Did you catch that chill in the air? It’s October, and as the leaves turn orange and the cats turn black, we all know that we’re about to be visited by the 3 C’s. That’s right–Costumes, Candy, and Cybersecurity (awareness month). OK, I cheated a little bit on the 3rd C, but here’s what isn’t funny this fall: there are plenty of verifiably ghoulish things floating around in cyberspace, and we all would do well to take a look at a few of them–and how to bust these particular ghosts.
No, my spellcheck didn’t die of fright. There is a recent ransomware variant called “Fantom.” Like a child on the 31st, it is in disguise, but trust me, it is not at all cute. Fantom masquerades as a Windows update, and if the victim falls for the trick, they wind up with critical files locked up, and a demand for a ransom payment to hand over the encryption key that unlocks them. Ransomware is familiar, but the spooky thing about Fantom is that its “Windows” pop-up is convincing enough that it has fooled some users, and it serves as a good reminder to be wary of such pop-ups.
- How to fight it: fortunately, many if not most of the mainstream security vendors have signatures to detect and block Fantom. As ransomware variants go, it is not among the most sophisticated. Your most important steps to protect are to ensure your anti-virus/anti-malware is up to date and run regular backups of your files, being sure to do at least some backups on media or directories where your system does not have regular write access (or else the ransomware can just go lock your backups, too). Oh–and don’t ever click on a link or a popup if you can’t be absolutely certain that it is what it purports to be.
Wow–I just realized that a lot of infosec pros may not even be old enough to catch that reference. But in Invasion of the Body Snatchers, malevolent extraterrestrials create identical clones of people, with the intention of ultimately doing away with all of the humans. Identity theft in Technicolor! The cyber analog is spear phishers, who imitate colleagues or superiors of the intended victim, in hopes of getting the victim to perform some action that ultimately will give the phisher what they are after: money, login credentials, sensitive data, etc. Clever phishers can be very convincing.
- How to fight it: There’s no getting around the need to educate users about the problem. Encourage them to be skeptical about requests to perform wire transfers, give away credentials, etc. If the “boss” in the email says it’s urgent, it’s worth a phone call or text to them to check whether the email really came from them. Oh, and…don’t click on stuff!
Zombies, Part 1
The victim computers that operate en masse form botnets are often referred to as “zombies.” Just as a “real” zombie often seems to act like its formerly-living version, a zombie computer often seems to be fine, while in reality it is under the control of a bot-master who uses the army to do Bad Things. The classic use of a botnet army is for a distributed denial-of-service attack (DDoS). We recently saw a record-setting DDoS take down the site of security researcher and journalist Brian Krebs. It can be very hard to stop a DDoS, so each of us has a role in keeping potential zombie machines out of the wrong hands. To make it even more spooky, the Krebs attack seems to have been carried out largely by unprotected “Internet of Things” devices (Rise of the Machines?). Far too many IoT devices are exposed directly to the Internet, often with their default passwords still in place.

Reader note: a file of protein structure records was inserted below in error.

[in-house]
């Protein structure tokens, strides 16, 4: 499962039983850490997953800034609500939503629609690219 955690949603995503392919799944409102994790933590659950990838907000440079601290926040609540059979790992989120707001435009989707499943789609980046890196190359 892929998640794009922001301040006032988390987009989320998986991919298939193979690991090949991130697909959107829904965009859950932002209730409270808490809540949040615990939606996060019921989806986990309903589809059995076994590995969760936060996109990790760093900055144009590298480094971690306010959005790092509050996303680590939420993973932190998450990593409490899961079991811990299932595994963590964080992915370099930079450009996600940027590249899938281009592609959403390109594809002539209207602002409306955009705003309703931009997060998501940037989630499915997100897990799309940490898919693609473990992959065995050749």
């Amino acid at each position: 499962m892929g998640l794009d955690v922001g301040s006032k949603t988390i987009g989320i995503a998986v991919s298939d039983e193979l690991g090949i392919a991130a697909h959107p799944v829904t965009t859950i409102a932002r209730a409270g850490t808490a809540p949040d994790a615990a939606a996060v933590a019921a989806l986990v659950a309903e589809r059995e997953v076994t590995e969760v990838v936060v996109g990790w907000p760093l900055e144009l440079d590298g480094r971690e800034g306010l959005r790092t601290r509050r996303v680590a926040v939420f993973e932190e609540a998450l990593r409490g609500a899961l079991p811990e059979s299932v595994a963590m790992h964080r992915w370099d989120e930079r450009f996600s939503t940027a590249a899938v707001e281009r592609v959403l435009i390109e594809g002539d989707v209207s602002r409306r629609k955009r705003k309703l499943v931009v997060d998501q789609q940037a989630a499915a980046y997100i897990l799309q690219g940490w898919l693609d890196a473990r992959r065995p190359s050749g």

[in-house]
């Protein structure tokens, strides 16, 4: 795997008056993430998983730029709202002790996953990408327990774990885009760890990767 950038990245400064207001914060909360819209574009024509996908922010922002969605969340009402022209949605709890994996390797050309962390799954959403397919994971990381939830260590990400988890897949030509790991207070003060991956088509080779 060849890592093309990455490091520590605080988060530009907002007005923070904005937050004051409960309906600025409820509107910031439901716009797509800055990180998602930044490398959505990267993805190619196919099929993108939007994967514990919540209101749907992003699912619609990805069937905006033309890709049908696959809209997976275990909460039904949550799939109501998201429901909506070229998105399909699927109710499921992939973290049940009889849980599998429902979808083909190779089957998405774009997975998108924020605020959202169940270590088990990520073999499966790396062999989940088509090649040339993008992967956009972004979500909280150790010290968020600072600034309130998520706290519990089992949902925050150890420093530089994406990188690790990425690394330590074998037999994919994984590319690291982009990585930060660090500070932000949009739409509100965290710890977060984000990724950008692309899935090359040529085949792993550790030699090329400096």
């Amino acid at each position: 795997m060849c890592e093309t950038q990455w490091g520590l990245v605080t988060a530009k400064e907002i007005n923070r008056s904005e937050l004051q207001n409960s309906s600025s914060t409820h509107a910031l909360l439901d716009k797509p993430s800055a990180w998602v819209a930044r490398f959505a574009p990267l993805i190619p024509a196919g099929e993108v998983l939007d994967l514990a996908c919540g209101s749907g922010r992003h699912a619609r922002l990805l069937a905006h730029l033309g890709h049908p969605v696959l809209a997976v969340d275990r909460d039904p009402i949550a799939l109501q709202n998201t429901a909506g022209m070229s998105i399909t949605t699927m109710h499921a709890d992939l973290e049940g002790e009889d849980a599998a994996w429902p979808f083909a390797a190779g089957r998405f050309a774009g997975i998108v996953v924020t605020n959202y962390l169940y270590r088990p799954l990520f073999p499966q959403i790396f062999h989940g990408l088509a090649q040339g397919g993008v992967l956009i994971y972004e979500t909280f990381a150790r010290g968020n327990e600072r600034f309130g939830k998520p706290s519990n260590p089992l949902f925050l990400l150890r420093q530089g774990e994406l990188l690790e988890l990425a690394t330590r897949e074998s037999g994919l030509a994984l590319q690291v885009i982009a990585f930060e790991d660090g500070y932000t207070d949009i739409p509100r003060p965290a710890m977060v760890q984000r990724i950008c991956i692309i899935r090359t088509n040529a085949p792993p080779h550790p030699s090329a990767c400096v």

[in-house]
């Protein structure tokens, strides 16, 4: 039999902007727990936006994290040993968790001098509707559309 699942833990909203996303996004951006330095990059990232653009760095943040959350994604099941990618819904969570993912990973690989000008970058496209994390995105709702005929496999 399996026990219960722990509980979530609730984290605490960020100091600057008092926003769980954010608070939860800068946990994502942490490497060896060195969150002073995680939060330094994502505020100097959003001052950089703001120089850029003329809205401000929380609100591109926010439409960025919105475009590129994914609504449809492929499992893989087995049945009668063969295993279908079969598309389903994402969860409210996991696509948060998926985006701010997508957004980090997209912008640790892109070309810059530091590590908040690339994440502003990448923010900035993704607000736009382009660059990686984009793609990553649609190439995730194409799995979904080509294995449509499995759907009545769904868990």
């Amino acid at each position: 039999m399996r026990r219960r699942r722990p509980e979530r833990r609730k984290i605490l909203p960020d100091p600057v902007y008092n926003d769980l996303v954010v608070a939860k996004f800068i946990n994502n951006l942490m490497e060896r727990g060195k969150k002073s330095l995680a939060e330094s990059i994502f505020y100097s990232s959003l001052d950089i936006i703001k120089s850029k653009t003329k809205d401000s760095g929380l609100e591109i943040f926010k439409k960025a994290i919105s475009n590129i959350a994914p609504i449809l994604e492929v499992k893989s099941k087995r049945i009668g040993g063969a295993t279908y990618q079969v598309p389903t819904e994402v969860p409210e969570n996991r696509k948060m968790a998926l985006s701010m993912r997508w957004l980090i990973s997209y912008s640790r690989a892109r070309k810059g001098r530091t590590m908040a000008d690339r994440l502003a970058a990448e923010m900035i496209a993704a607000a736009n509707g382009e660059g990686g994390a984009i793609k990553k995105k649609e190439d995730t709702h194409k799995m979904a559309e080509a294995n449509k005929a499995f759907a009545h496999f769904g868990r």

- How to fight it: First, be sure you keep systems patched. Many bot programs exploit unpatched vulnerabilities. Also, keep your antivirus/anti-malware up to date. If you are in charge of protecting a network, use egress filtering and technologies such as deep packet inspection to help ensure that computers–or IoT devices such as security cameras–are not making unauthorized connections.
Zombies, Part 2
“Undead” old vulnerabilities are another kind of cyber zombie that can get you if you don’t take appropriate measures. These come up periodically in the context of operating systems or applications on servers or websites, but it’s important to be aware of the threat of zombie mobile device apps that can give attackers unauthorized access or control on the affected devices. App developers are not required to patch their apps!
- How to fight it: If you allow mobile devices to access to your organization’s internal resources, you need to strongly consider using MDM technology, or at minimum implement a very robust policy on keeping such devices up to date, auditing which apps are installed, and keeping their access to sensitive resources as limited as possible. If the latter are a practical or scalable proposition, that’s a strong argument for MDM or even more restrictive policies.
In addition to putting plastic pumpkins full of candy all over your office, you should use this month in its intended spirit (see what I did there?), to raise awareness about how to keep safe. Every one of us has a part to play in keeping the zombies, (f)antoms, and body snatchers at bay. Save the House of Horrors routine for the black-lights and bowls of cold spaghetti!